Opening reception for 16th Annual InFocus Juried Exhibition at Palm Beach Photographic Centre, 415 Clematis St., West Palm Beach; 5:30 to 7:30 p.m.; free; 561/253-2600 or www.workshop.org
What do flowers, camels, flags, birds’ wings, apartment complexes, water fountains, canoeists, poverty and nude models have in common? They all hang next to each other at the PB Photo Centre’s 16thannual juried photography competition, in what looks to be a stunning breadth of material. Seventy-two artists contributed the 128 images on display, which range from journalistic street photography to expressive, abstract photography to photo-based paintings. “Everybody who has seen the images has said it’s the best show we’ve ever had,” says Fatima NeJame, president and CEO of the photo center. Ain’t that the truth. Also, be sure to check out “Picture My World,” an exhibition of children’s photography featuring 48 up-and-coming shutterbugs.
Explosions in the Sky at Grand Central, 697 N. Miami Ave., Miami; 8 p.m.; $25; 305/377-2277 or www.grandcentralmiami.com
It would behoove anyone questioning the transformative, emotive power of instrumental rock music to see a show from the Austin, Texas quartet Explosions in the Sky, or listen to any of the band’s six albums. Start anywhere; they’re all more similar than different, like protons bouncing around the same central nucleus. And like a whisper accelerating slowly into a bombast of fireworks, the group’s music builds slowly, methodically and entrancingly toward its emotional summit in a style the band calls “cathartic mini-symphonies.” It’s amazing what Explosions in the Sky achieves with just guitars and drums, and without the crutch of vocals. Its appearance in Miami tonight will be its first time playing in the city, in support of its new album “Take Care Take Care Take Care.” Zammuto, a jittery electronic act from Vermont, will open the show.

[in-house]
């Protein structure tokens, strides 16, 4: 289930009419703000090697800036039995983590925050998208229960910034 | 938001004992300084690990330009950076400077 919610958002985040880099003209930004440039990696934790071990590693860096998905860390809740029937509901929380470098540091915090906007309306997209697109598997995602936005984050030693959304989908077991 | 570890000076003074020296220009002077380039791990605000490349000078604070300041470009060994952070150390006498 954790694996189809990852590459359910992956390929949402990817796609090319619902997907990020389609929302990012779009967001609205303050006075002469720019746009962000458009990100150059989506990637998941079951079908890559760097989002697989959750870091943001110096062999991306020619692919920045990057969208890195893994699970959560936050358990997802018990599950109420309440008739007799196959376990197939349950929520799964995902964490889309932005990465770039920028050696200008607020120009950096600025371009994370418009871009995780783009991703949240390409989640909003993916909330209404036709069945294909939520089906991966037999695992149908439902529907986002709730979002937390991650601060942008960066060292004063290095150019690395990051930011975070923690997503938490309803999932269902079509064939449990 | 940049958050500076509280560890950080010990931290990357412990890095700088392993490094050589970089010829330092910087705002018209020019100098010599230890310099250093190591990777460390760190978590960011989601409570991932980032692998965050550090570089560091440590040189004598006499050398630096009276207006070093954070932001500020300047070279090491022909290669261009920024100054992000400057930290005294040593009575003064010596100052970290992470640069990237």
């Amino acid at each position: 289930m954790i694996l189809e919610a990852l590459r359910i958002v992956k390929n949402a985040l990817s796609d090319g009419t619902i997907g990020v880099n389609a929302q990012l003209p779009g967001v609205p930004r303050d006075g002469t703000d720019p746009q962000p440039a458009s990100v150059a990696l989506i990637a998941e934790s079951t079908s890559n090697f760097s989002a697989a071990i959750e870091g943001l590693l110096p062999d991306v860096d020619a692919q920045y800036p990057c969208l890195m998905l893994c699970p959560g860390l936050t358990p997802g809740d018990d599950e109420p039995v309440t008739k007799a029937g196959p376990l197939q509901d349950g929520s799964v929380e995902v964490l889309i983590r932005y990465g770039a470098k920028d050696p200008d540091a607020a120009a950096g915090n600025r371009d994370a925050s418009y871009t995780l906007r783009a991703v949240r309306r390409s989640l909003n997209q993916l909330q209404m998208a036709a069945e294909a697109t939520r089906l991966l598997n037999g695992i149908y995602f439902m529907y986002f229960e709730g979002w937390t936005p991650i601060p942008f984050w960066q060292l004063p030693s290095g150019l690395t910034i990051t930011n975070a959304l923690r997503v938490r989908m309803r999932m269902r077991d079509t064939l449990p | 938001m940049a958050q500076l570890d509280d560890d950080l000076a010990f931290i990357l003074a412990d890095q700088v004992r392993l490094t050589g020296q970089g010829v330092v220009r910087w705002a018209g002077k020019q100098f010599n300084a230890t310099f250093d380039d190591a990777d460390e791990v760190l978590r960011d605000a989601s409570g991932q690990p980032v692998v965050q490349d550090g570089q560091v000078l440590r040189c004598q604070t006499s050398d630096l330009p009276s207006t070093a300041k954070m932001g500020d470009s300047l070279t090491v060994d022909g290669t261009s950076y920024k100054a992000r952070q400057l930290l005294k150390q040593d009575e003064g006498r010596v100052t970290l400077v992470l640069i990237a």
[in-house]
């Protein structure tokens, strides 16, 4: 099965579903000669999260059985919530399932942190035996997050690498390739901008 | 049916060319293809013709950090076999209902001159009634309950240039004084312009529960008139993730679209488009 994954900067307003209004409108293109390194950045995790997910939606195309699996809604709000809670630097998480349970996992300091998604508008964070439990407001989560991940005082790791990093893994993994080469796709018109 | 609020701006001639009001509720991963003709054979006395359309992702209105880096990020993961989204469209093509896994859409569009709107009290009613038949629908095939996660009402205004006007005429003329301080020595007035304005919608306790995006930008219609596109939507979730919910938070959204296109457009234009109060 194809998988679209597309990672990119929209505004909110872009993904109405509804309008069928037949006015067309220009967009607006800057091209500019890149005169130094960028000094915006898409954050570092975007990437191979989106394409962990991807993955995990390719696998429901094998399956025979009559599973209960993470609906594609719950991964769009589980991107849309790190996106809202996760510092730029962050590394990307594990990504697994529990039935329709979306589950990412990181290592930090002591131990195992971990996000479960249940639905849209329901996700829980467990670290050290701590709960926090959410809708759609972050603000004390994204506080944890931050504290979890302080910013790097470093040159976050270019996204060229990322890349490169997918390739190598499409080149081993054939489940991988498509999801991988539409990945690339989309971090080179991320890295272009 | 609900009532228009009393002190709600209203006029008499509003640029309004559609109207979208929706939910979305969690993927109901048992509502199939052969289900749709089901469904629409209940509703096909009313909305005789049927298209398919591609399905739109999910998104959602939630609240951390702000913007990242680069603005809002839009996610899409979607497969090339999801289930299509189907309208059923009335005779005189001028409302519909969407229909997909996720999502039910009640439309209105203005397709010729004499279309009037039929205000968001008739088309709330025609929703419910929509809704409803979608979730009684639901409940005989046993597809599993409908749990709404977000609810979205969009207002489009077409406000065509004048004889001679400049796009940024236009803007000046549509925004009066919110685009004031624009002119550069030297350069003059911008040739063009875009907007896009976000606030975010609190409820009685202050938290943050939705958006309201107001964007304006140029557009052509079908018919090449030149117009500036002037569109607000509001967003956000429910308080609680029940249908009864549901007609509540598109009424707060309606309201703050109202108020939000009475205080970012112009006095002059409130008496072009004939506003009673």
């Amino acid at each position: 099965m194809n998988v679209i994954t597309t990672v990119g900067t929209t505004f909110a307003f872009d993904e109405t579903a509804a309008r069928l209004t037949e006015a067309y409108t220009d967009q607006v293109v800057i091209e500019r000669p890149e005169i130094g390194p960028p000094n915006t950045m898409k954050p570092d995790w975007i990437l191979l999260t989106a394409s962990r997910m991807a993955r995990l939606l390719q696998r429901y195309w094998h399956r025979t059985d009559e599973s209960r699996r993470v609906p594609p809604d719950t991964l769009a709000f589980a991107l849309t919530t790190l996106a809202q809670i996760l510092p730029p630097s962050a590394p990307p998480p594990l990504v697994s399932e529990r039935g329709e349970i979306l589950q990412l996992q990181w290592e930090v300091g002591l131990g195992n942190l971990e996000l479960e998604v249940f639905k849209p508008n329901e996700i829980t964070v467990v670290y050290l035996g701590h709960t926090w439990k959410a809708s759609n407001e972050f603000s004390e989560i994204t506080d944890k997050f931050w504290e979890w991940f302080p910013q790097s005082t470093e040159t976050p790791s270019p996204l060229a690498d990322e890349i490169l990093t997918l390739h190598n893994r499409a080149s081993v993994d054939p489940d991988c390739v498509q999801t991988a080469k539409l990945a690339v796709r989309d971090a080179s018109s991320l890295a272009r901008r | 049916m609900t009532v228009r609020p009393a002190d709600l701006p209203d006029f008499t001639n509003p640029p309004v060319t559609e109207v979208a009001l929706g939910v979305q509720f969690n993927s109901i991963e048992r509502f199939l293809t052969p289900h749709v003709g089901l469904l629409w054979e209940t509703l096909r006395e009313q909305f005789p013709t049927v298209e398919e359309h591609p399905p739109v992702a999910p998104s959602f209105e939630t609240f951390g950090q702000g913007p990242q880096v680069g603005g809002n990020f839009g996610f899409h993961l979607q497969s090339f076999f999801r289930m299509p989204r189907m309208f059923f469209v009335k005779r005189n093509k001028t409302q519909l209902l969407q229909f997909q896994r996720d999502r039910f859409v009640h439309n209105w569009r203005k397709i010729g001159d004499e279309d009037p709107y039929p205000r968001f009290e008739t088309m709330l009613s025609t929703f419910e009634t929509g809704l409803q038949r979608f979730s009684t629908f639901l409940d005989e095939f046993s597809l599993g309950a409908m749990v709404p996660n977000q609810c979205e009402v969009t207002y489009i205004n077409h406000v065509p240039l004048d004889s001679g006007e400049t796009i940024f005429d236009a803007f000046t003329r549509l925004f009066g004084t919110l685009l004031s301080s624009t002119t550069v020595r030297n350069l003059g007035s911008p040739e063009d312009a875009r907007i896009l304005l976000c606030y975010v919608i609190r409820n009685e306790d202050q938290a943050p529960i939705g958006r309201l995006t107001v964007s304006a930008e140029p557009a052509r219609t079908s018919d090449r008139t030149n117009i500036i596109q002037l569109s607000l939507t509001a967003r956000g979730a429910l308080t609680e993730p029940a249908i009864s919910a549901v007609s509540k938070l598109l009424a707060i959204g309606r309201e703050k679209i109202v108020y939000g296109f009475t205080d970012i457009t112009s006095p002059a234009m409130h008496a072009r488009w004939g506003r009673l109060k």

Juneteenth Celebration at Crane’s BeachHouse, 82 Gleason St., Delray Beach; 6 p.m.; $25; 866/372-7263 or www.spadymuseum.org
One hundred and forty-six years ago this week, the state of Texas began to commemorate the abolition of slavery with a holiday called Juneteenth. Also known as Freedom Day or Emancipation Day, it’s one of the lesser-known holidays but one of vital remembrance to African-Americans and civil rights advocates of any race, observed in 41 dates. The particular day to celebrate is this Tuesday, June 19; recognizing that Thursday is a much better night for a summer party, the Spady Cultural Heritage Museum will commemorate Juneteenth on June 21 on the 625-square-foot poolside Tiki Bar at Crane’s BeachHouse. Tickets will benefit the Spady Museum, and the event will feature an extensive raffle with plum prizes.
Don Rickles at Hard Rock Live, 5747 Seminole Way, Hollywood; 8 p.m.; $45 to $65; 954/797-5531 or www.ticketmaster.com
Don Rickles arrives in South Florida just a couple of weeks after making headlines for telling a joke at an American Film Institute event that was, to put it mildly, politically incorrect: “President Obama is a personal friend of mine. He was over to the house yesterday, but the mop broke.” Not very funny, but I admire the gutsiness of a joke like that. Rickles had staked his stand-up career on insulting people, playing off social, cultural, racial and ethnic stereotypes, and this proves that even presidents are not taboo (besides, Rickles is a lifelong Democrat, and will probably pull the lever for Obama a few months from now). The 86-year-old comic is still going strong; see this show to discover from whom Bobby Slayton, Lisa Lampanelli and others stole their acts.